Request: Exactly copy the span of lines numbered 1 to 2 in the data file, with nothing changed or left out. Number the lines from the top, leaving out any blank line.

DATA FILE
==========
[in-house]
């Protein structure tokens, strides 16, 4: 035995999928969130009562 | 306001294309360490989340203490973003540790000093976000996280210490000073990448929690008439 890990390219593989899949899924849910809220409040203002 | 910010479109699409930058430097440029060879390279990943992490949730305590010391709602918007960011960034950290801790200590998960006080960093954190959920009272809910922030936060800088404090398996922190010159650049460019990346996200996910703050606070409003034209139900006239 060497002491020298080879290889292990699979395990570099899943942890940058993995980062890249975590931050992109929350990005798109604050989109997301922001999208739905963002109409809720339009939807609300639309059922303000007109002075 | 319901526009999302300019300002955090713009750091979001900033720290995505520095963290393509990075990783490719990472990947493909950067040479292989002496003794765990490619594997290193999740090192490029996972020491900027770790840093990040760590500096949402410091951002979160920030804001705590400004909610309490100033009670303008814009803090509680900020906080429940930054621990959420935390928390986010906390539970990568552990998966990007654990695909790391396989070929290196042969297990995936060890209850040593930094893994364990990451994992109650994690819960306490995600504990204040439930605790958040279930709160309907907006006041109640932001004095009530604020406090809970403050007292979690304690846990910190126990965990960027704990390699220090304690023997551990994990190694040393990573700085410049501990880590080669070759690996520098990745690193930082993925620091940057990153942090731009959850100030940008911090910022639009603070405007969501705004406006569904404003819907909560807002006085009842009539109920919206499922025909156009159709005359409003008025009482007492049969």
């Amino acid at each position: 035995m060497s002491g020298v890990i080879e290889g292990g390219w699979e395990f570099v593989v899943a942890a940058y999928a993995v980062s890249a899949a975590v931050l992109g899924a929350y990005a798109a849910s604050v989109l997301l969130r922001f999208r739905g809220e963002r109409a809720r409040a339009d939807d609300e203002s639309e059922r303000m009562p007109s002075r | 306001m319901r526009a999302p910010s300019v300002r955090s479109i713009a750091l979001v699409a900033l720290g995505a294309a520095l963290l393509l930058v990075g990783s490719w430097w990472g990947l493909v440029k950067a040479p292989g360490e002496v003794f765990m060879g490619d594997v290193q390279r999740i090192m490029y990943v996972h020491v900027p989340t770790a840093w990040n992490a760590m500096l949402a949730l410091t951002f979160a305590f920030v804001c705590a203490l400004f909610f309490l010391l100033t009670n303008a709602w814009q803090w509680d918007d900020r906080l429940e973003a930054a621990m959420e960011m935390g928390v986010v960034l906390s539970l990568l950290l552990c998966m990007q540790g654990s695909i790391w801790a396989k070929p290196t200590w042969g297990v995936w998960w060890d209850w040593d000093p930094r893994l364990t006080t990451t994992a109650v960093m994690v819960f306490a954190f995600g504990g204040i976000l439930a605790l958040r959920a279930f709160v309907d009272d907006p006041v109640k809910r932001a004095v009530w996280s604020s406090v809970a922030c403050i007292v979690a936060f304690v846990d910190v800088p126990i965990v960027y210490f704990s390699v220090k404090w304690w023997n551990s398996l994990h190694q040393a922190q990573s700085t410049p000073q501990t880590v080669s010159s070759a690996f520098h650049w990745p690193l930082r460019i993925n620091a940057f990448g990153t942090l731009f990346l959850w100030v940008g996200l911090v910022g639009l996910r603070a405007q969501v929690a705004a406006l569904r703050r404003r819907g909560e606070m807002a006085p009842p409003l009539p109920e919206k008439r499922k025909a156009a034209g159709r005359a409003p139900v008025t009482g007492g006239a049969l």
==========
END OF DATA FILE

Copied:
[in-house]
């Protein structure tokens, strides 16, 4: 035995999928969130009562 | 306001294309360490989340203490973003540790000093976000996280210490000073990448929690008439 890990390219593989899949899924849910809220409040203002 | 910010479109699409930058430097440029060879390279990943992490949730305590010391709602918007960011960034950290801790200590998960006080960093954190959920009272809910922030936060800088404090398996922190010159650049460019990346996200996910703050606070409003034209139900006239 060497002491020298080879290889292990699979395990570099899943942890940058993995980062890249975590931050992109929350990005798109604050989109997301922001999208739905963002109409809720339009939807609300639309059922303000007109002075 | 319901526009999302300019300002955090713009750091979001900033720290995505520095963290393509990075990783490719990472990947493909950067040479292989002496003794765990490619594997290193999740090192490029996972020491900027770790840093990040760590500096949402410091951002979160920030804001705590400004909610309490100033009670303008814009803090509680900020906080429940930054621990959420935390928390986010906390539970990568552990998966990007654990695909790391396989070929290196042969297990995936060890209850040593930094893994364990990451994992109650994690819960306490995600504990204040439930605790958040279930709160309907907006006041109640932001004095009530604020406090809970403050007292979690304690846990910190126990965990960027704990390699220090304690023997551990994990190694040393990573700085410049501990880590080669070759690996520098990745690193930082993925620091940057990153942090731009959850100030940008911090910022639009603070405007969501705004406006569904404003819907909560807002006085009842009539109920919206499922025909156009159709005359409003008025009482007492049969």